Poor Millie. She's had a horrid day.
I noticed that she was a bit hunched-up and mopey last night, looking fixedly at me for long periods in that significant way that doesn't provide a dim-witted human with enough clues, but I couldn't see anything that might be wrong. She spent the whole night on my bed in the same position, and didn't want to move this morning. Her left eye was now half-closed.
The boys tried to greet her in their chirrupy, tails-up way, and were hissed and growled at. She ran away from me, and yowled when I picked her up. This wasn't Millie as we knew her; something was wrong. I made an urgent appointment at the vet's.
By 9.30, her eyeball had been examined and found to be bloodshot, swollen and excruciatingly painful. There was an injury, caused either by a fall on her head (unlikely, given her agility and sure-footedness) or a less-than-sisterly swipe from another cat's paw. No prizes for guessing which possibility we went for.
Millie decided not to be brave or stoical about the two injections that followed, but raised the roof. She directed some very bad language at the vet, despite his immense sympathy, he having suffered the same injury in the past. I cringed, as always, at the anxiety-damp paw prints on the examination table.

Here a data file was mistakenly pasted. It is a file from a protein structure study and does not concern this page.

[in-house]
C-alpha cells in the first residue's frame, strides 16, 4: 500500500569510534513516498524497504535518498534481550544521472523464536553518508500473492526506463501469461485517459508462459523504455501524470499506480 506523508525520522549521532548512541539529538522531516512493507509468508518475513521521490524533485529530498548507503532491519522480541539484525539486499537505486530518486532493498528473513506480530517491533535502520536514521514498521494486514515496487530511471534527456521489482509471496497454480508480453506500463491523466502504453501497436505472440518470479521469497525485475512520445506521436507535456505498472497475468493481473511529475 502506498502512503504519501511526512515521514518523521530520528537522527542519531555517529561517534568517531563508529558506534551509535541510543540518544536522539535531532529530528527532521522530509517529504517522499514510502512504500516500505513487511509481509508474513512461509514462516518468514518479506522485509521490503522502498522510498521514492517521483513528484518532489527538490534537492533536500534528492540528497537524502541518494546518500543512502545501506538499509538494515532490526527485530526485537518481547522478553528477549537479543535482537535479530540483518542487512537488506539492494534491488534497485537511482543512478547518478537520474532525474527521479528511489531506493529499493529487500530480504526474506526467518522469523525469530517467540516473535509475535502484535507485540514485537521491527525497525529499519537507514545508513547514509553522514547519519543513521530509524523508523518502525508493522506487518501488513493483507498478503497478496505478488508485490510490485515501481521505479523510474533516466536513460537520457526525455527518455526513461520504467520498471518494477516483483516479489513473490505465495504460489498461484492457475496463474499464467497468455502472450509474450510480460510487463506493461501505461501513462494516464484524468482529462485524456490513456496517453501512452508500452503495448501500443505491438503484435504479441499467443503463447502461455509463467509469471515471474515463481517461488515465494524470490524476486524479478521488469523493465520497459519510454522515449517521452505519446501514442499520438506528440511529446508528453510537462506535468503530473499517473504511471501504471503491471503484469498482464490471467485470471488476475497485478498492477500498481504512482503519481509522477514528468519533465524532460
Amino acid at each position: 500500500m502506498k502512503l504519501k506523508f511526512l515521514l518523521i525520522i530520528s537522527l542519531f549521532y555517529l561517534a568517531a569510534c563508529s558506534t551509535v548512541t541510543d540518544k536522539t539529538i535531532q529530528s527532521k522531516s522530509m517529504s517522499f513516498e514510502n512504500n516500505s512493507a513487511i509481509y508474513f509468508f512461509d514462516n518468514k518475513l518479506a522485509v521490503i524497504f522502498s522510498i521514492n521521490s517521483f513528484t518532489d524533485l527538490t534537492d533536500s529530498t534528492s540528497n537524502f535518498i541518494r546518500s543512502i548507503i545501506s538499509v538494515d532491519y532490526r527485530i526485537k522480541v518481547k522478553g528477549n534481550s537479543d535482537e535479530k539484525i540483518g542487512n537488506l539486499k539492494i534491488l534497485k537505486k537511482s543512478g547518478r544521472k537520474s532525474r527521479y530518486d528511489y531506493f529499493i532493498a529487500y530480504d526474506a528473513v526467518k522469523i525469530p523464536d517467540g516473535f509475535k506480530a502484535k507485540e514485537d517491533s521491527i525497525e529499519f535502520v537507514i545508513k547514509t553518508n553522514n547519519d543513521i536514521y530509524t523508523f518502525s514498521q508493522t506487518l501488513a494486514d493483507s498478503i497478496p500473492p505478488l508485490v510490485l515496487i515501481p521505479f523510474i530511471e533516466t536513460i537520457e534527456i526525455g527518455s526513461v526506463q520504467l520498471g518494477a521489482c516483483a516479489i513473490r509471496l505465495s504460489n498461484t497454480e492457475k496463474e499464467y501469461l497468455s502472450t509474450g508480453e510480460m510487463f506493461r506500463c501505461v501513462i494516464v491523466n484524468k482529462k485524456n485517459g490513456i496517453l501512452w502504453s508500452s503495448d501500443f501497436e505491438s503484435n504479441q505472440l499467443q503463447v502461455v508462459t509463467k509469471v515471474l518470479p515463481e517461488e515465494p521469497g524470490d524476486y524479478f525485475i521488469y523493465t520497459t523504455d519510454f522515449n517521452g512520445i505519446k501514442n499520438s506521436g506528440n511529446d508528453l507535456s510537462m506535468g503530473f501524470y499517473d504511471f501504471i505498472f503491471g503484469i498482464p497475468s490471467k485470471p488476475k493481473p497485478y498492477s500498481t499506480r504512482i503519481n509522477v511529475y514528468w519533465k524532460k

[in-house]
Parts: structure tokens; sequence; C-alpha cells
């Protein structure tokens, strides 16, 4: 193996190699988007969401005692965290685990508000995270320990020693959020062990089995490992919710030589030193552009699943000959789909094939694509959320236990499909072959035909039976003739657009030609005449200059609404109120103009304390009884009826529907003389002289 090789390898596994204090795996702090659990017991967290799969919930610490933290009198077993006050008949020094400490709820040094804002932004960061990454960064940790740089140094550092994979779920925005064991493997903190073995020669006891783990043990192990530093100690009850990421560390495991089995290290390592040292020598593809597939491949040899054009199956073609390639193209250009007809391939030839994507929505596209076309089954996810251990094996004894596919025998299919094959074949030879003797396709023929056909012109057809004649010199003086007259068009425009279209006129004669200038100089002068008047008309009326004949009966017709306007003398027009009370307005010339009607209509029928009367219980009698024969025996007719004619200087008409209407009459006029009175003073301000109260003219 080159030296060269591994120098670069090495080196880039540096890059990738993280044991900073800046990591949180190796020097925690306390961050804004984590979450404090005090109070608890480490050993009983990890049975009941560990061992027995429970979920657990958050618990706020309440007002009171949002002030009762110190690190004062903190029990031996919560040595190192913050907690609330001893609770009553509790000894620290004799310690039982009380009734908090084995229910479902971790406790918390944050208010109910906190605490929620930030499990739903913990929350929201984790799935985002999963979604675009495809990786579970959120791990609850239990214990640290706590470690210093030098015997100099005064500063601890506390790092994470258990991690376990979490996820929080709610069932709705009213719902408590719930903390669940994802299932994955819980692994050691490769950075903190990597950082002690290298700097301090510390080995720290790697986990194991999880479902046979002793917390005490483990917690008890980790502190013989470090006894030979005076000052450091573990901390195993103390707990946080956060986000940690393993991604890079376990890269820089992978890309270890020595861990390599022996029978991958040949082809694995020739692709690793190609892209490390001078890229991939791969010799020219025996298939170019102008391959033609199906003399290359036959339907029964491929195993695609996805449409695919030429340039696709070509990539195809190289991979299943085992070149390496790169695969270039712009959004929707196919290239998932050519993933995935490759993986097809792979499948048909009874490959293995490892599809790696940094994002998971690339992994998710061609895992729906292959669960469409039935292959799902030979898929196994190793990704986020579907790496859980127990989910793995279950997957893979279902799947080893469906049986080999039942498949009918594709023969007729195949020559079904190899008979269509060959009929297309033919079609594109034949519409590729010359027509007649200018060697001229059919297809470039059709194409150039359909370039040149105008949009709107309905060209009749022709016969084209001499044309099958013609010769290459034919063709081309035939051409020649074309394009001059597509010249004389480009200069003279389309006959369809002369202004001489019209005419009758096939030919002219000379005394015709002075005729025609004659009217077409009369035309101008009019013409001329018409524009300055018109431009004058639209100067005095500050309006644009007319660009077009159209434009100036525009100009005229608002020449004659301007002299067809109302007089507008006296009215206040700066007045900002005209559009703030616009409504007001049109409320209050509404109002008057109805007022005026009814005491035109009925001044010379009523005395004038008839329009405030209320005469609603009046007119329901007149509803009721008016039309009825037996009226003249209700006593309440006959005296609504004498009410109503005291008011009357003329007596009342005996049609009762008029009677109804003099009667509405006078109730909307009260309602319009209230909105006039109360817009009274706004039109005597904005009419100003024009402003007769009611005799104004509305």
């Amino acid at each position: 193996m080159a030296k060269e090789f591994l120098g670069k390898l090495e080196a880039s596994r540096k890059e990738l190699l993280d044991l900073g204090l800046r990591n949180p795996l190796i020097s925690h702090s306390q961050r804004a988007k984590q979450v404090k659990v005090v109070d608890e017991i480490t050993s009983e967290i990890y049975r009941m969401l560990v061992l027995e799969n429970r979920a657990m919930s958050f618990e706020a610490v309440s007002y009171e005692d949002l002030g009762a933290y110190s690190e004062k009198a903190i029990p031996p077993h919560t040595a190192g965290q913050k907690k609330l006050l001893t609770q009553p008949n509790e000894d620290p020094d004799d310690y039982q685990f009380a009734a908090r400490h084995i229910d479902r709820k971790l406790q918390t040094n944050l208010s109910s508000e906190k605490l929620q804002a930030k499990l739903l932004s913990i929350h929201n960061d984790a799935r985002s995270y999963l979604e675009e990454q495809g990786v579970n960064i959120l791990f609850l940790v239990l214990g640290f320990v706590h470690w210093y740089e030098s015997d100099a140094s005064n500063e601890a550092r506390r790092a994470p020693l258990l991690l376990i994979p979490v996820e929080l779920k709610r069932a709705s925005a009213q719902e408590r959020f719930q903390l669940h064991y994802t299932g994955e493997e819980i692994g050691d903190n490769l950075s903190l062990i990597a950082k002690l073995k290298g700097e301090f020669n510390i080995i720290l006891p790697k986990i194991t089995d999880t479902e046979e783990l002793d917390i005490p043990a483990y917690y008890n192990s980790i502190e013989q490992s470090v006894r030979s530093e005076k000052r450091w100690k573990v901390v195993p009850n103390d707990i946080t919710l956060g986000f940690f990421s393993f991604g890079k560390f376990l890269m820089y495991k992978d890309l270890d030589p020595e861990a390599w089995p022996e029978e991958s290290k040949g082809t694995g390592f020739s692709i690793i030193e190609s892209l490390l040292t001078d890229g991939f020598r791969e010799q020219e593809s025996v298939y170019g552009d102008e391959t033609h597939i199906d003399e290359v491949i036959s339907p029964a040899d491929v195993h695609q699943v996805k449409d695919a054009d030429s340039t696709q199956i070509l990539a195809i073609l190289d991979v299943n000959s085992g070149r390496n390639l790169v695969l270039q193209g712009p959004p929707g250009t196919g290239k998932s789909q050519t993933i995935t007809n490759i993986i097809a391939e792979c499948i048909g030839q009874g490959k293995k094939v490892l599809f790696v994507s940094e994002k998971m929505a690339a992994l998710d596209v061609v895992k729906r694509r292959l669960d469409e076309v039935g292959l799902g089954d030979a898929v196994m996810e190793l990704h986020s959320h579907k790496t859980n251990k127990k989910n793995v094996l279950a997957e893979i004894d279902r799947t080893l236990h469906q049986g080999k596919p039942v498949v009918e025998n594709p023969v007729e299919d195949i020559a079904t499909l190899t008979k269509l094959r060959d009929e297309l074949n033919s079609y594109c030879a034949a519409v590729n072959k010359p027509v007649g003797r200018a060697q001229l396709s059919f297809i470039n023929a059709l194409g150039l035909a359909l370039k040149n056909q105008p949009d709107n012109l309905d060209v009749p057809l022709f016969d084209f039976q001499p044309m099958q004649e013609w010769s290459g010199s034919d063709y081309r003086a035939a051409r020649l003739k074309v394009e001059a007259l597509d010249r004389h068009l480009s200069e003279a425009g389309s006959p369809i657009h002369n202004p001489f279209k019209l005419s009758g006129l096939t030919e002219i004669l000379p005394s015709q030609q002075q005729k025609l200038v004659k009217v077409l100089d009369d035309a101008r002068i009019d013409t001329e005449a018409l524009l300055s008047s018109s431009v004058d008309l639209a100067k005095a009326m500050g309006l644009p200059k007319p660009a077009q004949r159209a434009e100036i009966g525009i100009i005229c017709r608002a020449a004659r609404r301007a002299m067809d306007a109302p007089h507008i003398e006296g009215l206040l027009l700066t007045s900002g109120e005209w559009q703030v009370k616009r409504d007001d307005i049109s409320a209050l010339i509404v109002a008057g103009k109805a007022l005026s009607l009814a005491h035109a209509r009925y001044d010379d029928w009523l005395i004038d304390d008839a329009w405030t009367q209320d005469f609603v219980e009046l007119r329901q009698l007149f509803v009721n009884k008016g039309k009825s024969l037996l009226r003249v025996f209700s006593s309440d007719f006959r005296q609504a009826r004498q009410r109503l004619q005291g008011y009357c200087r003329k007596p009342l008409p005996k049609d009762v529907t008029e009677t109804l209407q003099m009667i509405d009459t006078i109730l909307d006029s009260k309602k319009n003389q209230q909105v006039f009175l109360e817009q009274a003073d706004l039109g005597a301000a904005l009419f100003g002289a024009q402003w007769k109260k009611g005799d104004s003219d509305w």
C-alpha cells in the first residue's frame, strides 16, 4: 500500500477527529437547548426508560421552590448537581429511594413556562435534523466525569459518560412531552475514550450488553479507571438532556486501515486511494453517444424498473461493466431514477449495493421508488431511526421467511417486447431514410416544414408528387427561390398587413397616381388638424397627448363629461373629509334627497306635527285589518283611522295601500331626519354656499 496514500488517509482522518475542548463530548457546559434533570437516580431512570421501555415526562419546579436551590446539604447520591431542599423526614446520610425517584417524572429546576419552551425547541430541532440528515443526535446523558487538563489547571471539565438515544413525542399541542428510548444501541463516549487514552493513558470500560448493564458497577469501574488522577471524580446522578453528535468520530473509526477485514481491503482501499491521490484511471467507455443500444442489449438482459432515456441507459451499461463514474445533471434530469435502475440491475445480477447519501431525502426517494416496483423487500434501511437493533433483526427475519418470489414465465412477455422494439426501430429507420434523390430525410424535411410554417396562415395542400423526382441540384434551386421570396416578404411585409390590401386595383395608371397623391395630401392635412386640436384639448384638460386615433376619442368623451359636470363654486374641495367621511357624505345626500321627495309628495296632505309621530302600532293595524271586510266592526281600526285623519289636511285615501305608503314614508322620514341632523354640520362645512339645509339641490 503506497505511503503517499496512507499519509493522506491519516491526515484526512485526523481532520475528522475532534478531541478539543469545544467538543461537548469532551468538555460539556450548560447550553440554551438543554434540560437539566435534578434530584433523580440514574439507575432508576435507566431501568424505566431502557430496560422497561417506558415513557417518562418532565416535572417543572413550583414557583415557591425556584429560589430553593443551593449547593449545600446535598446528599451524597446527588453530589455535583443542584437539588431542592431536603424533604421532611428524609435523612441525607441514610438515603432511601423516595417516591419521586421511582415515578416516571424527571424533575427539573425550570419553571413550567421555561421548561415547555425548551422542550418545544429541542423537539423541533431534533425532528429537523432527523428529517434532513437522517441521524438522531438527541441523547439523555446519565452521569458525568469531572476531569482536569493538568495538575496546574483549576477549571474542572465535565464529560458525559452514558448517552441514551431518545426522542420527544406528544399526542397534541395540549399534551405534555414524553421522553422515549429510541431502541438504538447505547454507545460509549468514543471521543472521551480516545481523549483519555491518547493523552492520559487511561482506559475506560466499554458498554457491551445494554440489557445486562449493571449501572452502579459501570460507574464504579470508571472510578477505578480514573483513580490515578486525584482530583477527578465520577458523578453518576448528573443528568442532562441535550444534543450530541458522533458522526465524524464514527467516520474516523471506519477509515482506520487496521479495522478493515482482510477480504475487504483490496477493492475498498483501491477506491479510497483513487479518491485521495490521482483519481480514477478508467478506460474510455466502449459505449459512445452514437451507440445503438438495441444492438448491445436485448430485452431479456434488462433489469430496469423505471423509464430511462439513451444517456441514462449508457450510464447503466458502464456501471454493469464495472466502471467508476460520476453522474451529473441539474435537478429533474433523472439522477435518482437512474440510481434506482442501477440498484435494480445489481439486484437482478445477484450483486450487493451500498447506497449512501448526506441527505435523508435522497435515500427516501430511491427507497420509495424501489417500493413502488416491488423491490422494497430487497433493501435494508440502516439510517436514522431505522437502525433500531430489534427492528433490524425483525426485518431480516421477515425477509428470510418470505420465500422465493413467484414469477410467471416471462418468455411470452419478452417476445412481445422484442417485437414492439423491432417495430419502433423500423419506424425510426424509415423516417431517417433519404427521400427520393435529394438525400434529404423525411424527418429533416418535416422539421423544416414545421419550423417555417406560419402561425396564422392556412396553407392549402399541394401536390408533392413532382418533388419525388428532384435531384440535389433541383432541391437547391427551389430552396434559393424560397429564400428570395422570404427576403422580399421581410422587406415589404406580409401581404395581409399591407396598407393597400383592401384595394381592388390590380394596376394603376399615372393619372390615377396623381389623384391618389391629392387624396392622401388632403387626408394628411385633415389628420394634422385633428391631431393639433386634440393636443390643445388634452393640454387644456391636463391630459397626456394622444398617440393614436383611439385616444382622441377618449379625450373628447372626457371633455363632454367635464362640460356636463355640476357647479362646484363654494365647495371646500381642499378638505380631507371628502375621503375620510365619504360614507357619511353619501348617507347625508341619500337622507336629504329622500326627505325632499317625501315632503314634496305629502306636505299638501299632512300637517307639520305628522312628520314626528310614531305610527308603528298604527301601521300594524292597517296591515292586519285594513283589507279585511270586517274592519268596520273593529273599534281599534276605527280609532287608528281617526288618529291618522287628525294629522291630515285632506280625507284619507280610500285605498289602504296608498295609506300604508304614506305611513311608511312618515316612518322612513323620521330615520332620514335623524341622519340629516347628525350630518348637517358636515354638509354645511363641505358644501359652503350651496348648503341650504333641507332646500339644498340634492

A few hours later, the painkiller seems to have worked well; Millie looks more cheerful, has opened her eye, eaten some chicken, and, despite my best efforts to keep her indoors, has had two minutes outside on wall patrol. In the process of escaping, she showed me very adeptly just who it is who keeps opening the locked cat flap.
So it wasn't my carelessness with the sliders; a determined claw can move that stiff one on the right, opening the flap one way, and the result is feline freedom. It is also feline locked-outness, as she hasn't worked out that in order to get back in again, she has to move the other slider - from the inside - that allows the flap to move both ways.
But that's another story, explaining why I sometimes get up to find three wet, bedraggled cats who have mysteriously locked themselves in the back yard in the early morning, queuing outside the catflap, and a worried little Hamish peering from inside at them, not daring to make the leap to freedom himself.
Lottie was made to sit on my knee and have her razor-sharp claws trimmed a little. Does she look like a fluffy young sweetie who would hurt her little sister? No?
Jill the Ripper.